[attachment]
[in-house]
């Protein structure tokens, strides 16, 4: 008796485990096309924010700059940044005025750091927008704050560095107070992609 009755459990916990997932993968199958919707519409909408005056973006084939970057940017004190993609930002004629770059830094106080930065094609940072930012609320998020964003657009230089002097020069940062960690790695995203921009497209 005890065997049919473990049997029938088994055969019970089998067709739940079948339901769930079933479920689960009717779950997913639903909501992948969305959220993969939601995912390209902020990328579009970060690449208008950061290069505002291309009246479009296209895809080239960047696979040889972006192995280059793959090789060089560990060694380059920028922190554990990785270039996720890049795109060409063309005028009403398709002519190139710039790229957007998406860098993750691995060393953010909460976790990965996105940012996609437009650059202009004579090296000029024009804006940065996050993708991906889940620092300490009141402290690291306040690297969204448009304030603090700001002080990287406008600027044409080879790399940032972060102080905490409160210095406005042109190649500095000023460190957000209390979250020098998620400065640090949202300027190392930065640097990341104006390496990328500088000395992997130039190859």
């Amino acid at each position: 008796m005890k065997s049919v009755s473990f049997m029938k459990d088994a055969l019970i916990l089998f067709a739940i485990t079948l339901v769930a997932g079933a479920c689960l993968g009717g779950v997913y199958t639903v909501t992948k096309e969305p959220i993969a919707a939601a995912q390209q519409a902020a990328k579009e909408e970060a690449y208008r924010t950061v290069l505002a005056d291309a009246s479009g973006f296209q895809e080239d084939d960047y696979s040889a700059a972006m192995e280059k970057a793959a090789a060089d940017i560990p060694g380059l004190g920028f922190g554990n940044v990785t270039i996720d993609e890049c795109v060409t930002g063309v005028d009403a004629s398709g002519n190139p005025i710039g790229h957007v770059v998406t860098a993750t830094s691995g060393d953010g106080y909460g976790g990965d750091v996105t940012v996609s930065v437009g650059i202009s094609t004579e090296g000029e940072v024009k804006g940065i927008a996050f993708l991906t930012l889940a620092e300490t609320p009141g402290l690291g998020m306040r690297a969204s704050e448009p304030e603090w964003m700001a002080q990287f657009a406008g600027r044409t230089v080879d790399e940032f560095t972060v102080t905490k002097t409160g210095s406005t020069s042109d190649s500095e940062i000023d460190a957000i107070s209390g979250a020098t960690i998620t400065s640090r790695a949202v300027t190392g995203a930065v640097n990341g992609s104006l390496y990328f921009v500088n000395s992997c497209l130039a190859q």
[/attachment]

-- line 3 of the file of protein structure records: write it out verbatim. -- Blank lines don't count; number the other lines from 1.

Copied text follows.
């Amino acid at each position: 008796m005890k065997s049919v009755s473990f049997m029938k459990d088994a055969l019970i916990l089998f067709a739940i485990t079948l339901v769930a997932g079933a479920c689960l993968g009717g779950v997913y199958t639903v909501t992948k096309e969305p959220i993969a919707a939601a995912q390209q519409a902020a990328k579009e909408e970060a690449y208008r924010t950061v290069l505002a005056d291309a009246s479009g973006f296209q895809e080239d084939d960047y696979s040889a700059a972006m192995e280059k970057a793959a090789a060089d940017i560990p060694g380059l004190g920028f922190g554990n940044v990785t270039i996720d993609e890049c795109v060409t930002g063309v005028d009403a004629s398709g002519n190139p005025i710039g790229h957007v770059v998406t860098a993750t830094s691995g060393d953010g106080y909460g976790g990965d750091v996105t940012v996609s930065v437009g650059i202009s094609t004579e090296g000029e940072v024009k804006g940065i927008a996050f993708l991906t930012l889940a620092e300490t609320p009141g402290l690291g998020m306040r690297a969204s704050e448009p304030e603090w964003m700001a002080q990287f657009a406008g600027r044409t230089v080879d790399e940032f560095t972060v102080t905490k002097t409160g210095s406005t020069s042109d190649s500095e940062i000023d460190a957000i107070s209390g979250a020098t960690i998620t400065s640090r790695a949202v300027t190392g995203a930065v640097n990341g992609s104006l390496y990328f921009v500088n000395s992997c497209l130039a190859q």